The sad news of Amit Sir has made me to reflect upon my association with him. Though it was brief but it had an element of eternity that brings two souls together in this universe, out of care, brotherly love and devotion. I am indebted to him for helping me out in my early days at OG. I have always met kind souls all my life, at each new place I had been to. To say the least, Amit Sir was the first such soul since I ventured out of my home. May be it was his prayers for me that I found similar people elsewhere, and in each of them I saw Amit Sir. I request the OG fraternity to read about him and know him well.

I don’t remember how I first met Amit Sir. But much must have happened in that meeting, for within weeks of my joining OG, he was helping me out with my studies. He wanted me to start preparing early for IIT. Back then, I had little idea of IIT. I only vaguely knew that they are at Kharagpur and Kanpur. But his words, coming from a senior, at a new, unknown place helped a seventh grader find some footing for himself. Moreover, had they been merely words, I would have surely forgotten them. But what was touching that he actually followed them up with his actions. He brought me books, Brilliant Tutorials study material, ABC of Chemistry and K C Sinha Maths (both Class XI textbooks). He monitored my progress regularly (until he remained at OG), and taught me concepts which were too difficult. Amit Sir was a rare human being who wished much more for his fellows than he wished for himself.

On my first birthday at OG, Amit Sir called me in the morning, while I was going to take bath. He was in his bed, in what was known as super-senior dorm, the area at the end of Tagore house. He called me near his bed.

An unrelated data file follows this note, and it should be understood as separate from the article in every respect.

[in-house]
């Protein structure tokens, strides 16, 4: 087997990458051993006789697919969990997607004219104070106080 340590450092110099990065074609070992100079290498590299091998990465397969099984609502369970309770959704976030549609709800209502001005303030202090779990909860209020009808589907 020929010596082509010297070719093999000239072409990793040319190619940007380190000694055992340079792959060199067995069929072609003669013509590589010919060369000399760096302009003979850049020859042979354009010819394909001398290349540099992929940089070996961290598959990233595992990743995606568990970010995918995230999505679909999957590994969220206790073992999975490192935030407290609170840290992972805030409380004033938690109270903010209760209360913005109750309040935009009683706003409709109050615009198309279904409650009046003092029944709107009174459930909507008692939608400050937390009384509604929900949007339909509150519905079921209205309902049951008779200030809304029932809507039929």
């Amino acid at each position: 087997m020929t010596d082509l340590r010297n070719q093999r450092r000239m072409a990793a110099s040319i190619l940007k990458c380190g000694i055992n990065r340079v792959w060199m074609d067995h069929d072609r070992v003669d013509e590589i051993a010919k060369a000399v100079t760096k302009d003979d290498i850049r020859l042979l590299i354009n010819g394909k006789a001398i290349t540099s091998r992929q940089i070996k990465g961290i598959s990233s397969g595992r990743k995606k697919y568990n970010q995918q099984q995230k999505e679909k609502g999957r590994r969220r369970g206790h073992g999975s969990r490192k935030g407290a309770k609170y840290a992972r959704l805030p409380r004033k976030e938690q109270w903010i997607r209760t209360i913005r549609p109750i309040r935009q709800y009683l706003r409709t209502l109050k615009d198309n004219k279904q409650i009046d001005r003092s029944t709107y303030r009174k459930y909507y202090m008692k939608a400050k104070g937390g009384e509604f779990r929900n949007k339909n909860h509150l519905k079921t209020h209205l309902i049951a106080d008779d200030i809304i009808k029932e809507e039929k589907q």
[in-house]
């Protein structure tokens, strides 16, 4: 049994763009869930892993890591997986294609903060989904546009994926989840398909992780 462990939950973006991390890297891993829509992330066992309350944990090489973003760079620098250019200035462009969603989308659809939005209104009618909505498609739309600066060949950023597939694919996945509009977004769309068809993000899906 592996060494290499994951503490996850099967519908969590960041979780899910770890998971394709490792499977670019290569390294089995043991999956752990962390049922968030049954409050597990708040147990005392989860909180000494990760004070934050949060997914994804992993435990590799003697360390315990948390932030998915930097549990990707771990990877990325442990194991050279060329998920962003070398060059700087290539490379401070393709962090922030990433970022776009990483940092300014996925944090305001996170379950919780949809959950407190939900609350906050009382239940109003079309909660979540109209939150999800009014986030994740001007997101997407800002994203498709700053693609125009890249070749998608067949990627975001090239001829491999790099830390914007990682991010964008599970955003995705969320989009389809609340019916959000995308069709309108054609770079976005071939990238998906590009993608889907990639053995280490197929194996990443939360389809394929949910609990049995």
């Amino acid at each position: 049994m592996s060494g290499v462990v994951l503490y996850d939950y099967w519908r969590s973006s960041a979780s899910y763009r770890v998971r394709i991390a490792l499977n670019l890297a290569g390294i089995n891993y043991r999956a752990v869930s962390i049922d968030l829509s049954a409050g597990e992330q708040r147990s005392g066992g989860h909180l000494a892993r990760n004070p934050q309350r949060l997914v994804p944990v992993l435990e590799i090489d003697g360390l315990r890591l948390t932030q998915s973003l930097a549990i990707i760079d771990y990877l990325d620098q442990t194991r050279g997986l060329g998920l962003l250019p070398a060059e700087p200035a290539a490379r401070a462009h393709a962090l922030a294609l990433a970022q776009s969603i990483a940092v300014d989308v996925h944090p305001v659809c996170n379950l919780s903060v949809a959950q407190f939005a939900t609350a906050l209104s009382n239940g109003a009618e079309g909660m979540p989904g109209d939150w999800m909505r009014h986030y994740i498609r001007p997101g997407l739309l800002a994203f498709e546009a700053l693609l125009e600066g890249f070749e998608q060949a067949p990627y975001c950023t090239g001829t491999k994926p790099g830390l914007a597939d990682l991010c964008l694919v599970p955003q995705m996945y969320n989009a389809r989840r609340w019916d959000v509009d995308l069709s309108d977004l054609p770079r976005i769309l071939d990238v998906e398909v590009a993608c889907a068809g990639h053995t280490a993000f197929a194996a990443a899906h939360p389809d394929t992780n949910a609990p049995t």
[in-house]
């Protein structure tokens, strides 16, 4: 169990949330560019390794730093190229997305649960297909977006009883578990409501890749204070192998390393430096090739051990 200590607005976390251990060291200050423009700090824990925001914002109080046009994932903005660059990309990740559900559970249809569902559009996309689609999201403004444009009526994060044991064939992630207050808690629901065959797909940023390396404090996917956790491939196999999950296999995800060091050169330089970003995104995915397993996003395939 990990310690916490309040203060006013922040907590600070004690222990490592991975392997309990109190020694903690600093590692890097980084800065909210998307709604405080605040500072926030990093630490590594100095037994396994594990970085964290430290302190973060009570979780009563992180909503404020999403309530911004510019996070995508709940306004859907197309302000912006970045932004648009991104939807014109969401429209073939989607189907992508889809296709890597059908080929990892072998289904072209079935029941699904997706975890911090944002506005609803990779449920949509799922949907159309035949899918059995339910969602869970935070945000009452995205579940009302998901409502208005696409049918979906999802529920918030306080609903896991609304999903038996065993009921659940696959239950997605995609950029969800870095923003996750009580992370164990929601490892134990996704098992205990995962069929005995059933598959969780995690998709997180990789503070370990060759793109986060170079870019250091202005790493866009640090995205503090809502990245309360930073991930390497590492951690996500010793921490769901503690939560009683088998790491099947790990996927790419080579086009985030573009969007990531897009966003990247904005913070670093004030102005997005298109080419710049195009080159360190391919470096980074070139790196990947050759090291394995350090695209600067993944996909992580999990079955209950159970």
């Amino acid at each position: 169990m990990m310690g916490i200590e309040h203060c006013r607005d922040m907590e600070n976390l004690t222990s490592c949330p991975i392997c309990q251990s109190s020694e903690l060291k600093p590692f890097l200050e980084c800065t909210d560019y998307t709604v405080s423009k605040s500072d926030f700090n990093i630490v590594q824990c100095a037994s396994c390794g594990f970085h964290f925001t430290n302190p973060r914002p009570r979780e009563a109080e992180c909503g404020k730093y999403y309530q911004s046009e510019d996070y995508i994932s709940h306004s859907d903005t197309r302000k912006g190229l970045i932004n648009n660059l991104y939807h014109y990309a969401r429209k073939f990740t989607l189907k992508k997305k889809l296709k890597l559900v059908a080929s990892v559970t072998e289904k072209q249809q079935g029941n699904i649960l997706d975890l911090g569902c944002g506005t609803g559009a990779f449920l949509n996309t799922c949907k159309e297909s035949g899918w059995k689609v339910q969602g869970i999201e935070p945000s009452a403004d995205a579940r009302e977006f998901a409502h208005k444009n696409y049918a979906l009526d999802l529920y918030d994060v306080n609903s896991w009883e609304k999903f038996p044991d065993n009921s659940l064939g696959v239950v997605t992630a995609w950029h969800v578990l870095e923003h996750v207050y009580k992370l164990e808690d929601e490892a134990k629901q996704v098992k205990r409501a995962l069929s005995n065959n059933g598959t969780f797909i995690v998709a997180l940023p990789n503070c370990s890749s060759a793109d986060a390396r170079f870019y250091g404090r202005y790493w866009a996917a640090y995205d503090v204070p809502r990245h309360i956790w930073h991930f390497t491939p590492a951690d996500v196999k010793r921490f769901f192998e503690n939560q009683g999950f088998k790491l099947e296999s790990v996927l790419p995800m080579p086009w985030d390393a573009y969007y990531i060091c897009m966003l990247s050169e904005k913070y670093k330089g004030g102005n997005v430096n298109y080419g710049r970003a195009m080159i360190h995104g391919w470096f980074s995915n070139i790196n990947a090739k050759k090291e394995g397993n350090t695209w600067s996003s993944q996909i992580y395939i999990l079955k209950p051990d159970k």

Jaa cupboard khol ke dekh, first shelf pe jo hai leke aa.

It was a birthday card and a Dairy Milk chocolate. I brought them to him.

Smilingly, he said, aaj mera birthday hai.

I wished him.

Abbey kiska birthday hai?

He laughed and asked me to open the card. The card had my name on it. Then he said happy birthday. I don’t remember what I said. But that day, I kept trying to go to Mr. Naqvi, and get some pocket money, to give him something in return. Ashesh Chaubey Sir had however put us, the last 10 height-wise from our class, under his command, to shift furniture here and there. I had requested him to let me go to Mr. Naqvi, but he did not. However, he gave me a hundred rupee note from his pocket, when he came to know the reason. I bunked to Gupta store sometime, and got some Dairy Milk chocolates. The chocolates remained in my pocket, until at night. It was just before the night play, I saw him in the dorm, and rushed to give him a Dairy Milk. By then the chocolate had melted within the packet. When he took it in his hand, he said – Dairy Milk waale halwa bhi bechne lage kya? We both laughed.

I don’t remember when I last met him. It hurts in a way, not meeting him, but it is also soothing that whenever I remember him I see him laughing, I see his kindness.

It is his image that reflects in the following lines:

Stumbling in that hardened place,
many hit upon some hearts so tender
like they had walked inside of a seed
within its soft, sweet, life-bearing core.

If Oak Grove is indeed a seed, Amit Sir surely is its soft, sweet core.

I had always wished that one day I would meet him. His sudden departure has left much unsaid between us. I wished I would have got the opportunity of thanking him.

यह आपके लिए अमित सर:

तू मिले बग़ैर बिछड़ जाता है
जैसे बहार में पेड़ से पत्ता झड़ जाता है

जो बात तुझे कहनी होती है हमेशा
वो मेरी आँखों को कहना पड़ जाता है

अलविदा ही कह देते तो तसल्ली होती
तू चुपचाप क्यूँ अक्सर सफ़र पर जाता है

अब क़यामत के रोज़ मुलाक़ात मयस्सर हो
अब जो भी बचा इस दुनिया में उजड़ जाता है

‘शजर’ बहार में बेनूर खड़ा है
वो परिंदा जो शाख़ों से उड़ जाता है।

– Tabish Nawaz (2005 Batch)


Dr. Tabish Nawaz is an alumnus of OG, IIT Kharagpur and University of Massachusetts Dartmouth. This eulogy was shared on email by Tabish on the day of Amit Kumar’s passing, April 29, 2020.

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